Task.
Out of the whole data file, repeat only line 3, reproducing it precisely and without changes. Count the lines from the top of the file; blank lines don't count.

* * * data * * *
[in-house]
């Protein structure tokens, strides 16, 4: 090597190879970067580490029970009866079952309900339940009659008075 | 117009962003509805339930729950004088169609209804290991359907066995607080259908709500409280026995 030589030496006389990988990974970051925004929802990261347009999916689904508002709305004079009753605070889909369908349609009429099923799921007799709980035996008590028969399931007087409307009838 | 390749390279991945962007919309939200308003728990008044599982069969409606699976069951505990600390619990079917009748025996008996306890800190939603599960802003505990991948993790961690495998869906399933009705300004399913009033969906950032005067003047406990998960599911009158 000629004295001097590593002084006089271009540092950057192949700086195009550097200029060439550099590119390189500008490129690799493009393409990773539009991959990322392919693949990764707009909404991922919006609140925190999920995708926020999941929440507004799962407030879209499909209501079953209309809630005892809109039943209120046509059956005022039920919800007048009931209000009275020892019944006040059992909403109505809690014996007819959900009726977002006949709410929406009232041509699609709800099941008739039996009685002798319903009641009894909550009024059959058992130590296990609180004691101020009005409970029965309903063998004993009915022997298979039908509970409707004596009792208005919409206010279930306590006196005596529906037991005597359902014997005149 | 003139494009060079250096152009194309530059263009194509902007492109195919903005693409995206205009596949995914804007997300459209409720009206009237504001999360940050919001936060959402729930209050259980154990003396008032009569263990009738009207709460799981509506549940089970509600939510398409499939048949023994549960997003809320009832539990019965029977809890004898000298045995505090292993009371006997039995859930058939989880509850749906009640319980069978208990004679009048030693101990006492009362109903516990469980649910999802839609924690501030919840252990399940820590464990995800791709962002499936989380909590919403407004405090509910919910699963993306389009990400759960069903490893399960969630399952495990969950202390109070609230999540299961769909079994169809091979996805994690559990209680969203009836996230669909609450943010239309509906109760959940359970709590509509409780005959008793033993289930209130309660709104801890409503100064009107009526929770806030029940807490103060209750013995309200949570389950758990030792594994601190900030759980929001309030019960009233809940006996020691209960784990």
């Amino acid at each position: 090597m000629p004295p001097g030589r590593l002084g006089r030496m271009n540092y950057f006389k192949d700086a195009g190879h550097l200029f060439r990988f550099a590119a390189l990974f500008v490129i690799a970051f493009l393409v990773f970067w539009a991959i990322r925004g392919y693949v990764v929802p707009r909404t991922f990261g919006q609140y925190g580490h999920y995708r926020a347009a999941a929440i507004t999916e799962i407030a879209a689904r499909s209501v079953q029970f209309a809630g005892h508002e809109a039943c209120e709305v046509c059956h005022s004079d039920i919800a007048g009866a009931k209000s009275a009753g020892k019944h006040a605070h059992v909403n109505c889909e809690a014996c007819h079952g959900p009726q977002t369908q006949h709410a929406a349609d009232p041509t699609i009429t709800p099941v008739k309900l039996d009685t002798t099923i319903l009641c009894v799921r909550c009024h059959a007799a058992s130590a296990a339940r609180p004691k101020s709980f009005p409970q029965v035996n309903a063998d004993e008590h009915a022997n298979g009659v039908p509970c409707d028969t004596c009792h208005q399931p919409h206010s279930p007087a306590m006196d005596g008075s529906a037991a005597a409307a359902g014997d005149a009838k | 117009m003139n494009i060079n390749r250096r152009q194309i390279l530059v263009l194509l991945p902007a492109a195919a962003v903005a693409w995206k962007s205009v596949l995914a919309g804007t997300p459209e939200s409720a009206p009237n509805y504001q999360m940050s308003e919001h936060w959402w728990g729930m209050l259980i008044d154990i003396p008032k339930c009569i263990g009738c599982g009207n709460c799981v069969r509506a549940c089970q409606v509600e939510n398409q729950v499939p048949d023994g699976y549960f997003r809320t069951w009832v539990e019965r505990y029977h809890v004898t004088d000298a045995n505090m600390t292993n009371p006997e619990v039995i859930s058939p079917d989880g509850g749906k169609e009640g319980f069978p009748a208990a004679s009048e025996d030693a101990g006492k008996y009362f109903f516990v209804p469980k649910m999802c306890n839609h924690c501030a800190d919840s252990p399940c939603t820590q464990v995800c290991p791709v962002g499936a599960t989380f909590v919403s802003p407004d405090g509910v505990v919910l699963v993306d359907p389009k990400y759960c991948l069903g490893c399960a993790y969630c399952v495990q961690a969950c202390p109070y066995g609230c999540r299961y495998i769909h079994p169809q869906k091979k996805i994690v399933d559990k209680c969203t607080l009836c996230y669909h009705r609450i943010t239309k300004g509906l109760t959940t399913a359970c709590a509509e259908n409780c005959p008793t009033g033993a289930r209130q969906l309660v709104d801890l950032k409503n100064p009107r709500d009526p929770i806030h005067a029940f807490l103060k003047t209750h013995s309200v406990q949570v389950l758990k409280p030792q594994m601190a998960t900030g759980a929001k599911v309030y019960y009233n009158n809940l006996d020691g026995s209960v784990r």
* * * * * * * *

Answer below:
């Amino acid at each position: 090597m000629p004295p001097g030589r590593l002084g006089r030496m271009n540092y950057f006389k192949d700086a195009g190879h550097l200029f060439r990988f550099a590119a390189l990974f500008v490129i690799a970051f493009l393409v990773f970067w539009a991959i990322r925004g392919y693949v990764v929802p707009r909404t991922f990261g919006q609140y925190g580490h999920y995708r926020a347009a999941a929440i507004t999916e799962i407030a879209a689904r499909s209501v079953q029970f209309a809630g005892h508002e809109a039943c209120e709305v046509c059956h005022s004079d039920i919800a007048g009866a009931k209000s009275a009753g020892k019944h006040a605070h059992v909403n109505c889909e809690a014996c007819h079952g959900p009726q977002t369908q006949h709410a929406a349609d009232p041509t699609i009429t709800p099941v008739k309900l039996d009685t002798t099923i319903l009641c009894v799921r909550c009024h059959a007799a058992s130590a296990a339940r609180p004691k101020s709980f009005p409970q029965v035996n309903a063998d004993e008590h009915a022997n298979g009659v039908p509970c409707d028969t004596c009792h208005q399931p919409h206010s279930p007087a306590m006196d005596g008075s529906a037991a005597a409307a359902g014997d005149a009838k | 117009m003139n494009i060079n390749r250096r152009q194309i390279l530059v263009l194509l991945p902007a492109a195919a962003v903005a693409w995206k962007s205009v596949l995914a919309g804007t997300p459209e939200s409720a009206p009237n509805y504001q999360m940050s308003e919001h936060w959402w728990g729930m209050l259980i008044d154990i003396p008032k339930c009569i263990g009738c599982g009207n709460c799981v069969r509506a549940c089970q409606v509600e939510n398409q729950v499939p048949d023994g699976y549960f997003r809320t069951w009832v539990e019965r505990y029977h809890v004898t004088d000298a045995n505090m600390t292993n009371p006997e619990v039995i859930s058939p079917d989880g509850g749906k169609e009640g319980f069978p009748a208990a004679s009048e025996d030693a101990g006492k008996y009362f109903f516990v209804p469980k649910m999802c306890n839609h924690c501030a800190d919840s252990p399940c939603t820590q464990v995800c290991p791709v962002g499936a599960t989380f909590v919403s802003p407004d405090g509910v505990v919910l699963v993306d359907p389009k990400y759960c991948l069903g490893c399960a993790y969630c399952v495990q961690a969950c202390p109070y066995g609230c999540r299961y495998i769909h079994p169809q869906k091979k996805i994690v399933d559990k209680c969203t607080l009836c996230y669909h009705r609450i943010t239309k300004g509906l109760t959940t399913a359970c709590a509509e259908n409780c005959p008793t009033g033993a289930r209130q969906l309660v709104d801890l950032k409503n100064p009107r709500d009526p929770i806030h005067a029940f807490l103060k003047t209750h013995s309200v406990q949570v389950l758990k409280p030792q594994m601190a998960t900030g759980a929001k599911v309030y019960y009233n009158n809940l006996d020691g026995s209960v784990r």